Treasure of Guarrazar
Between 1858 and 1861 in an orchard called Guarrazar, in Guadamur, very close to Toledo, Spain, an archaeological discovery was made of twenty-six crowns and many gold crosses. These findings dating back to 587 and became known as the Treasure of Guarrazar. France acquired some of the crowns and crosses from the Treasure of Guarrazar for the Cluny Museum.
The crowns were “votive crowns.” A “votive offering” is when one or more objects are displayed or deposited in a sacred place for religious purposes. A “votive crown” is a votive offering in the form of a crown, made of precious metals and adorned with jewels. In the Middle Ages, they were designed to be suspended by chains at an altar, shrine, or religious image.
The “Treasure of Guarrazar” had initially been offered to the Roman Catholic Church by the Kings of the Visigoths during the 600’s in Hispania (Spain), as a display of their orthodoxy, faith, and submission to the Roman Catholic Church. It represents the best surviving collection of Early Medieval Christian votive offerings. The treasure represents the high point of Visigothic goldsmith’s work.
The jewelry found at Guarrazar is part of a tradition of Iberian metalworking. The Visigothic works were influenced heavily by the Byzantines and German styles. The crowns were purely Byzantine in form and were gifts to the church, to be hung above the altar.
Orthodox Christians continue the practice of making votive offerings to the present day. Often in the form of metal plaques symbolizing the subject of their prayers. Many will leave something of personal value, such as jewelry or awards, as a sign of devotion.
The “Treasure of Guarrazar” was buried about 711 when the Berber-Arab troops of Tarik ben-Zyad invaded the Spanish peninsula. The votive offerings probably came from the churches across Toledo, the capital of the Christian kingdom, and were buried for safekeeping in the face of invasion.
The treasure was divided between museums and countries, and much has disappeared. Some of the objects went to the Musée de Cluny in Paris and the rest of the armories of the Palacio Real in Madrid (today in the National Archaeological Museum of Spain). In 1921 and 1936, some items of the Treasure of Guarrazar in Spain were stolen and had disappeared.
Today the collections are distributed across the following museums, consisting of:
- National Archaeological Museum of Spain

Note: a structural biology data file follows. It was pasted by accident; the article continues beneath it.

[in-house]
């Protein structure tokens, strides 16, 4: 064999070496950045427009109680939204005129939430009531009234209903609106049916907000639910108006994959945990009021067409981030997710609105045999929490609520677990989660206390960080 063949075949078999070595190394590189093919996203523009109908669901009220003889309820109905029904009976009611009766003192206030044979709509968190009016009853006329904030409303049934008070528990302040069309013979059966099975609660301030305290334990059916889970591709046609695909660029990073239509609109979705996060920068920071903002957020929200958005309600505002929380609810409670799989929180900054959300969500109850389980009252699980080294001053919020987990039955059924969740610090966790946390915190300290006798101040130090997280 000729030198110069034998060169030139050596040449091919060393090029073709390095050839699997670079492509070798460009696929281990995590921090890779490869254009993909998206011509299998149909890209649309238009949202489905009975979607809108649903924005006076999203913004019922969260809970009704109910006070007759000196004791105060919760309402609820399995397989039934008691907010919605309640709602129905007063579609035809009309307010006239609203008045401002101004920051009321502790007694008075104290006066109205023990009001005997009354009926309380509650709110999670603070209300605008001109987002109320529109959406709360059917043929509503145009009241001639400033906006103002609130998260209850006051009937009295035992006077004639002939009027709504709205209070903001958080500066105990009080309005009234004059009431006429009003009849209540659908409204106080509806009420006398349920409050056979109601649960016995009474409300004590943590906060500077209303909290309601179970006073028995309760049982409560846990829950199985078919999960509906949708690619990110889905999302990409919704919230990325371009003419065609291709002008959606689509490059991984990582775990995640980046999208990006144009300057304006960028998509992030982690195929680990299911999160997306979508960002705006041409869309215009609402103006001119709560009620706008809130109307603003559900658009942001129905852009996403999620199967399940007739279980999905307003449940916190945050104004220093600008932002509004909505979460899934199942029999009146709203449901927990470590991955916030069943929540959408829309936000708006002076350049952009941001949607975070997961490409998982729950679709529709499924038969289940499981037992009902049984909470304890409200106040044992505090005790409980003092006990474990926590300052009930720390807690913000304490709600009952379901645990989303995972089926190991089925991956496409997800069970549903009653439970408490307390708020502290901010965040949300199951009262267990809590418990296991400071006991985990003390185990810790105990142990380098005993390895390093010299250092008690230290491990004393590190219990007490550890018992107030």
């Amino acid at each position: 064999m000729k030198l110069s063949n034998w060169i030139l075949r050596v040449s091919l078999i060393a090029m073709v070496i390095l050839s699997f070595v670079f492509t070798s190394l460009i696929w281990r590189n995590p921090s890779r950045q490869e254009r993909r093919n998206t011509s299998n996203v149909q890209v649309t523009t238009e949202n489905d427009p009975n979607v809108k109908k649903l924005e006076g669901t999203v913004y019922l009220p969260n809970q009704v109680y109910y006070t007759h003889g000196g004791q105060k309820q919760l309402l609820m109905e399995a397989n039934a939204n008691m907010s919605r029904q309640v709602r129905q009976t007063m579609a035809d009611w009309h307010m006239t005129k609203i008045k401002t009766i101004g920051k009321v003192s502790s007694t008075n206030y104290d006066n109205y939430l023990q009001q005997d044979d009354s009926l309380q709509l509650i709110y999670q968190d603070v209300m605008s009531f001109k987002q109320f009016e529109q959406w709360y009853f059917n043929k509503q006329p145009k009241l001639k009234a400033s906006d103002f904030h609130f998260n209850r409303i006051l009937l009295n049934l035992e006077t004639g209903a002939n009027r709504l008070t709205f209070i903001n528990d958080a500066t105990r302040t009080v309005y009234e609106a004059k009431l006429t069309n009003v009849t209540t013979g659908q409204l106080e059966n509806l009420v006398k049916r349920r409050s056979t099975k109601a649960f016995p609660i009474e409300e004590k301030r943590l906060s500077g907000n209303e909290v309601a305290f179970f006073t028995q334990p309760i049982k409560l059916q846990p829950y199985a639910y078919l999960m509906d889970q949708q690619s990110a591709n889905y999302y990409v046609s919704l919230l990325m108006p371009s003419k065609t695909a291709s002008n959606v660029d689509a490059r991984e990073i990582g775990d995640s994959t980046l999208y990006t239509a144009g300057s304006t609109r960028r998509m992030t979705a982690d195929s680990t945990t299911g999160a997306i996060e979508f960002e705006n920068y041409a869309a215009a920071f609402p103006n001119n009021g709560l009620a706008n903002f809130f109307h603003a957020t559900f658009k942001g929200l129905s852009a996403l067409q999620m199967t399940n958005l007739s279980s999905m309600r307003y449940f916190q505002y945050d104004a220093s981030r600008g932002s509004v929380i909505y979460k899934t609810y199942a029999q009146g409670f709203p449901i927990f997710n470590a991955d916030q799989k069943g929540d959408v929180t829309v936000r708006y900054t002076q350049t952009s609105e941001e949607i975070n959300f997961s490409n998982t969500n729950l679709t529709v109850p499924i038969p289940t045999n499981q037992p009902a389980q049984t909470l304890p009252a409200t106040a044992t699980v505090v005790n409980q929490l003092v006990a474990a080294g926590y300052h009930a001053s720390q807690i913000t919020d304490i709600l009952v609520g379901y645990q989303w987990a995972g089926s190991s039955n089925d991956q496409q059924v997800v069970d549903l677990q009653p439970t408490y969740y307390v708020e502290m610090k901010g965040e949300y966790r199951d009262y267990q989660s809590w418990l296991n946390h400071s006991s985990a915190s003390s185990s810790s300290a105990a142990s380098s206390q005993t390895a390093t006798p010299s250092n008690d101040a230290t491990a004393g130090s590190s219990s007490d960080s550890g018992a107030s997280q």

- Six crowns, five crosses, a pendant, and remnants of foil and channels.
- Royal Palace of Madrid
- A crown and a gold cross and a stone engraved with the Annunciation. A crown and other fragments of a tiller with a crystal ball were stolen from the Royal Palace of Madrid in 1921, and its whereabouts are still unknown.
- National Museum of the Middle Ages, Paris
- Three crowns, two crosses, links, and gold pendants.
The Visigoths were the western branches of the nomadic tribes of Germanic peoples referred to as the Goths. These tribes flourished and spread throughout the late Roman Empire. The Visigoths emerged from Gothic groups who had invaded the Roman Empire beginning in 376. The Visigoths invaded Italy and sacked Rome in 410. After the Visigoths sacked Rome, they began settling down, first in southern Gaul and eventually in Hispania, where they founded the Visigothic Kingdom and maintained a presence from the 5th to the 8th centuries AD.
The Visigoths first settled in southern Gaul and established their kingdom with its capital at Toulouse. In 507, their rule in Gaul was ended by the Franks. The Visigoth kingdom was then limited to Hispania. A small, élite group under various Visigoth Kings came to dominate the governance of the region at the expense of those who had previously ruled there. During their rule of the Kingdom of Hispania, the Visigoths built several churches that survive. They also left many artifacts, which have been discovered in increasing numbers by archaeologists in recent times. Many Visigothic names are still in use in modern Spanish and Portuguese.
In 711, a force of invading North African Moors defeated the Visigoths and their king, and many members of their governing élite were killed, and their kingdom rapidly collapsed. It was during this turbulent period that Treasure of Guarrazar was buried for safekeeping and to be retrieved at a later period. Unfortunately, the treasure was not recovered until it was discovered over one thousand years later.
Treasure of Guarrazar
- Title: Treasure of Guarrazar
- Date: 587
- Buried: 711
- Discovered: 1858
- Find site: Guadamur, Toledo, Spain
- Museums: Musée National du Moyen Age
A Tour of the Musée National du Moyen Age
A Tour of the Museums and Historic Sites in Paris
- The Louvre
- Musée National du Moyen Age – Thermes De Cluny (National Museum of Medieval Art)
- Musée d’Orsay
- Musée Rodin
- Musée Carnavalet
- National Archaeological Museum, France
- Les Invalides
- Musée Marmottan Monet
- The Visigoth treasure buried during the invasion of Spain by the Moors was hidden for over 1,000 years.
“You must not run after two hares at the same time.“
– French Proverb
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